The Ring-In: Italy's supposedly apolitical President, Sergio Mattarella, objecting to the victorious populist coalition’s choice of the eurosceptic, Paolo Savona, as Finance Minister, collapsed the government-formation process. Undaunted, Mattarella appointed an interim Prime Minister of his own choosing: a former high official of the International Monetary Fund, Carlo Cottarelli (above). Italy’s repudiation of the Euro, and even its departure from the European Union, cannot now be discounted.
RECENT EVENTS IN ITALY raise some disturbing questions about the possibility of executing radical policy reversals in this country. While New Zealand’s constitution is a considerably looser affair than Italy’s, it is still worth pondering what might happen here if a newly-elected, about-to-be-sworn-in government was promising to roll back the gains of neoliberalism. Before attempting an answer, however, it is worth re-capping what has happened in Italy.
Back in March, Italian voters went to the polls to elect a new legislature. The results of that election were reasonably clear: the traditional parties of both the left and the right suffered major losses and the two leading populist parties, the Internet-based Five-Star Movement and the anti-immigrant La Lega (The League) made significant gains. After several weeks of intense negotiation, the two populist parties presented a ministry led by Giuseppe Conte to the supposedly apolitical President of the Italian Republic, Sergio Mattarella, so that he could swear them into office.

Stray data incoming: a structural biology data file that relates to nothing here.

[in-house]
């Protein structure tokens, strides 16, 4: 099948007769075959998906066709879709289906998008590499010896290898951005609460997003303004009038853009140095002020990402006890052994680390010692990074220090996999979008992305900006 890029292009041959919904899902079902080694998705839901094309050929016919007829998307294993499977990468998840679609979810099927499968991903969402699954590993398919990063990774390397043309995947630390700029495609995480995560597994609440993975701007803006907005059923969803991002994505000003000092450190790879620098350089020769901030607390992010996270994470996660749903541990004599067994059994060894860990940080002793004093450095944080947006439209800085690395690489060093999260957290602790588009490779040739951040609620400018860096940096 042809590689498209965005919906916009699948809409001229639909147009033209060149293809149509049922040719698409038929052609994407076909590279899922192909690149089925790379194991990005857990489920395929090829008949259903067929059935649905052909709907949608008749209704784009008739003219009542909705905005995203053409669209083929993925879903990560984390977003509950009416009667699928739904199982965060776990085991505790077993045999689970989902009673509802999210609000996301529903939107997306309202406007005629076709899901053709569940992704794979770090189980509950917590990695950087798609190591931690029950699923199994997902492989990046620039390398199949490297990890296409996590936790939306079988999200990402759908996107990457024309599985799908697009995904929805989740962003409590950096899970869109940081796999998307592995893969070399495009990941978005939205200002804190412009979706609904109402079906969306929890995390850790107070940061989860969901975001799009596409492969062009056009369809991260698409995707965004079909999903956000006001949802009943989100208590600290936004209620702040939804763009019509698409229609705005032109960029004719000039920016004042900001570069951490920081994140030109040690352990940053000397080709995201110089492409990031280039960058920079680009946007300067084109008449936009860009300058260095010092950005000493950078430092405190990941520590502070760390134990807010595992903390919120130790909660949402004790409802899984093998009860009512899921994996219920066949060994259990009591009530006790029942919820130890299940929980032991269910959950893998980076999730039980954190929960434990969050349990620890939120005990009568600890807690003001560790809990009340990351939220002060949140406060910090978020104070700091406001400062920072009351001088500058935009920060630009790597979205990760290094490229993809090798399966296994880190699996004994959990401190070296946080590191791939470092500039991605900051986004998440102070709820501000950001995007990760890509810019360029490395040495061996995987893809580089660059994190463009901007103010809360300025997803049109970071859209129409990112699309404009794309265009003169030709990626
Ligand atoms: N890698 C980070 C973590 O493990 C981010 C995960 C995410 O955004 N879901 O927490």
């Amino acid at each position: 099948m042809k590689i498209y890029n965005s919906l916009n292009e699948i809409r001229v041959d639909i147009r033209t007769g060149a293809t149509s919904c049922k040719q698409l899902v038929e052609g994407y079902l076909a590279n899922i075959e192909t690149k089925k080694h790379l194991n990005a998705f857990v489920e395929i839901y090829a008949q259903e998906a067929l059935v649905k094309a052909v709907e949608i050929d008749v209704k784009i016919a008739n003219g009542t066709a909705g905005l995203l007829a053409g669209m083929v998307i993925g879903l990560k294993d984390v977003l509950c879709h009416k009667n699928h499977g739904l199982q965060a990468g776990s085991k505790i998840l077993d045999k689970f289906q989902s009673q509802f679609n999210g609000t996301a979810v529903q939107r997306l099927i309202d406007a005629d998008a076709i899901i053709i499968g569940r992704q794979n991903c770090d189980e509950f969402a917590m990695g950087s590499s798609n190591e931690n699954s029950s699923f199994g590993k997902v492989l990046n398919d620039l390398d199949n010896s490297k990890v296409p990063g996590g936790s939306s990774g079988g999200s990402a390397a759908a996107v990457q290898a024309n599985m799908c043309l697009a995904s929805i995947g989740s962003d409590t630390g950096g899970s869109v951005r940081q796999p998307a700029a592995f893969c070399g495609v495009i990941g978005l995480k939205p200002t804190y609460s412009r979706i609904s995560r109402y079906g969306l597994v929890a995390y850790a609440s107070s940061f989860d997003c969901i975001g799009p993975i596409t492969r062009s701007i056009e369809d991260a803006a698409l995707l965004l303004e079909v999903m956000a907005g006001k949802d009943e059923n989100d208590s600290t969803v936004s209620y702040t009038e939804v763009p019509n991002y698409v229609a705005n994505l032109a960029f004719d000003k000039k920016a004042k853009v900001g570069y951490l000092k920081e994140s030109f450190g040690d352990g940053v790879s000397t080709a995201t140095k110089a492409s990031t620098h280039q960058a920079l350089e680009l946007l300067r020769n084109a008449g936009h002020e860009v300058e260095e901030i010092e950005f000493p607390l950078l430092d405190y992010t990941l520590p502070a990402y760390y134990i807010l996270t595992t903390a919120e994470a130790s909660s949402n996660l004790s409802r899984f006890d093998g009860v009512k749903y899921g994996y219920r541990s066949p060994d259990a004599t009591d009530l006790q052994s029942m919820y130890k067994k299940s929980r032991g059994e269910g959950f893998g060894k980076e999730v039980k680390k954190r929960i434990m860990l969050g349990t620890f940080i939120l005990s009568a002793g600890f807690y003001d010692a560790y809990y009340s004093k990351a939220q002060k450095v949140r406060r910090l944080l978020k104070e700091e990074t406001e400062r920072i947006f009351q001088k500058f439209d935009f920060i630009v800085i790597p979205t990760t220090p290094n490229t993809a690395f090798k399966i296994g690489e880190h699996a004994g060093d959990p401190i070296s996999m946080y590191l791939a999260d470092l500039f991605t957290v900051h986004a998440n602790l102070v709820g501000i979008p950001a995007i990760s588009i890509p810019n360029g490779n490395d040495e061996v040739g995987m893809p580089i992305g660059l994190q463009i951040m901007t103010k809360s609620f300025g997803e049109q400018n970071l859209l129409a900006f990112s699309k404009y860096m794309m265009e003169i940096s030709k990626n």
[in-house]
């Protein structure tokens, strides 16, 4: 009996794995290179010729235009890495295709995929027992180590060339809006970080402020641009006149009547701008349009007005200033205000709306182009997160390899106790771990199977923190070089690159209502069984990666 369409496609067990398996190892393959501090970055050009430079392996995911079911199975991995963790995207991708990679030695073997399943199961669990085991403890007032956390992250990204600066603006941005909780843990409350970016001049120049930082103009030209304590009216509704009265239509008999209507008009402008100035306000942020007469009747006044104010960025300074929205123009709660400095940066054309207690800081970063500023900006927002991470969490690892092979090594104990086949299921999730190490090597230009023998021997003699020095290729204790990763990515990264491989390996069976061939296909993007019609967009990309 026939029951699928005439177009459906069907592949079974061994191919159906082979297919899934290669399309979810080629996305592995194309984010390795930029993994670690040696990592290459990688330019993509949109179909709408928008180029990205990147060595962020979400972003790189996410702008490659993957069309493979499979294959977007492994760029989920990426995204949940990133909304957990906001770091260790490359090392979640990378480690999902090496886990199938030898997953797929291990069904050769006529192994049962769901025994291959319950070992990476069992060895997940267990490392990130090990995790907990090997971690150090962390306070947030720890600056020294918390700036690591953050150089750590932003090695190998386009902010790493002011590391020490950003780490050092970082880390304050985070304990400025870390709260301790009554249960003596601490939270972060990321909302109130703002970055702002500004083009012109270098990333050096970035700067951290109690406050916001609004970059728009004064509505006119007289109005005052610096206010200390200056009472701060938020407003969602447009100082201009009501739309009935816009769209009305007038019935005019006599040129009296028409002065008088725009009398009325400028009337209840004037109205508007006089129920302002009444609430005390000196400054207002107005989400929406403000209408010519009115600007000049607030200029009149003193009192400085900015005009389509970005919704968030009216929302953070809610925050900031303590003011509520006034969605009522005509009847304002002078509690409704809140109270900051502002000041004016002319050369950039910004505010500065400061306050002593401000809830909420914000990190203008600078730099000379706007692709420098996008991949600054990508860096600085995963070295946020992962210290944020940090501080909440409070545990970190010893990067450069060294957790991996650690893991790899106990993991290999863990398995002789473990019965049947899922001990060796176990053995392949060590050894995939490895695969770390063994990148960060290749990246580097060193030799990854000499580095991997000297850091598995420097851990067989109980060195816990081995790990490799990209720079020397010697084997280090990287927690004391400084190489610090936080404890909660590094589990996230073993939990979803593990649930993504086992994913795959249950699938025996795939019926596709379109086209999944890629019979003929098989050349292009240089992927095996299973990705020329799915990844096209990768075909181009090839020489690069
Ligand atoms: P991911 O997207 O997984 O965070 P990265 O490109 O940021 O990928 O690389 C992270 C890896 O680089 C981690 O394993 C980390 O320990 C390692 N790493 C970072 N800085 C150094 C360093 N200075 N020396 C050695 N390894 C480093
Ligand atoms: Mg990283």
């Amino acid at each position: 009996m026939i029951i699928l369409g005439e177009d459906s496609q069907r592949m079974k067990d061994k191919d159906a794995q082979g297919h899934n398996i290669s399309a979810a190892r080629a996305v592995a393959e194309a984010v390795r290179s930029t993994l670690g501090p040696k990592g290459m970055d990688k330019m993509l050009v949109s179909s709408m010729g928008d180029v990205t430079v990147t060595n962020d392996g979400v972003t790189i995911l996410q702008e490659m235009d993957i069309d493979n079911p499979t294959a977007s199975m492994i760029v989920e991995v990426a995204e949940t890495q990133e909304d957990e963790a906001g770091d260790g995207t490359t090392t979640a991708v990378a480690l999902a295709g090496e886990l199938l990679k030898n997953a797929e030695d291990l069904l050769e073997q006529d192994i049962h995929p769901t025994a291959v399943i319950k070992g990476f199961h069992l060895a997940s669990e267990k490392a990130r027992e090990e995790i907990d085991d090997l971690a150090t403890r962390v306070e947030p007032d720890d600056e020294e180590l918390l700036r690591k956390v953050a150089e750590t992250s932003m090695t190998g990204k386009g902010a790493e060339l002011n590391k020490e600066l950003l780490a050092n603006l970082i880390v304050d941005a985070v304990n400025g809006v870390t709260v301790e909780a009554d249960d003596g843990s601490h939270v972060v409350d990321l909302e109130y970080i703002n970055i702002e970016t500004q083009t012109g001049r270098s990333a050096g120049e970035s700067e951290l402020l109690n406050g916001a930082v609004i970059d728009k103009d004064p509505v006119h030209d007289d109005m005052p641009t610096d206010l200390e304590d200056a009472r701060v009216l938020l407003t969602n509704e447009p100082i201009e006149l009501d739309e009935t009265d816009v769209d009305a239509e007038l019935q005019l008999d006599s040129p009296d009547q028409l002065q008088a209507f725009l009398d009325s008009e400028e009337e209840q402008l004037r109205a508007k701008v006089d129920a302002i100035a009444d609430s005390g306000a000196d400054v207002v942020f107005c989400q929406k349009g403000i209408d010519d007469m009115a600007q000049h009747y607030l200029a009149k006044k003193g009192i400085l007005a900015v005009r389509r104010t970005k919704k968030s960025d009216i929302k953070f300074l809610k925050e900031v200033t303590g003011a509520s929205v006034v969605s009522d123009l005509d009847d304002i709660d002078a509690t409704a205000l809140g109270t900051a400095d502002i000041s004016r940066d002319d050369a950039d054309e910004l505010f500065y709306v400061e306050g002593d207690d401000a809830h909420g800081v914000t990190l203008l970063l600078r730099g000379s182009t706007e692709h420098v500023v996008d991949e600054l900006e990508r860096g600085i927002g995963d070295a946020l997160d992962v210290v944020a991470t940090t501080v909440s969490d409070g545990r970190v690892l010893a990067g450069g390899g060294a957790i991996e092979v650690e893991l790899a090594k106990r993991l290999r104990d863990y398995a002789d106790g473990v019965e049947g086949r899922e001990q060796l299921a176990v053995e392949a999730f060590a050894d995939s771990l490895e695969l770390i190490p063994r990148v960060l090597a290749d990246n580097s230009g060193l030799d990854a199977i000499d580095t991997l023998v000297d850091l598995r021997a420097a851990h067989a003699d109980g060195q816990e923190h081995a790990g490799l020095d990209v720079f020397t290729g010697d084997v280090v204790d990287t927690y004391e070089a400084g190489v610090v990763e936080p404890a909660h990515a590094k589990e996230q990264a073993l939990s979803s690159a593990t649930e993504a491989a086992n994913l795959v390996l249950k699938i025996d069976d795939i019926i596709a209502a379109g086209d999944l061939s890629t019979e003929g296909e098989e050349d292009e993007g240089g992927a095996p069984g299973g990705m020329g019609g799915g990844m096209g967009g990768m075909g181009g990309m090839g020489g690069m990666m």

Rather than bestow his formal blessing on the new government, however, the President objected to the populist coalition’s choice of Paolo Savona as Finance Minister. Savona was an outspoken critic of the European Union’s rigid economic policies and Mattarella was unwilling to entrust such a person with Italy’s economic management. Not surprisingly, Conte refused to comply and the coalition parties withdrew from the government-formation process altogether.
Undaunted, Mattarella appointed an interim Prime Minister of his own choosing: a former high official of the International Monetary Fund, Carlo Cottarelli. Mattarella’s decision to ignore the will of the Italian people and appoint a notorious neoliberal technocrat as their prime minister has sparked both a political and a financial crisis. Italy’s repudiation of the Euro, and even its departure from the European Union, cannot now be discounted.
Could such a blatant attack on democracy occur here? Does our lack of a written constitution protect us from a similar intervention by the executive arm of government?
The short answer, unfortunately, is – No.
The German jurist, Carl Schmitt (1888-1985) summed up the fraught issues associated with a democratic system in crisis (he was writing about the doomed Weimar Republic of the early-1930s) by posing a key question. Who has the authority to identify the presence of a crisis, or emergency situation, serious enough for the executive power to declare an Ausnahmezustand, a “state of exception” in which the normal functioning of democracy is suspended lest its continuance put at jeopardy the security and/or survival of the legally constituted order? “Sovereign is he who decides on the exception”, declared Schmitt.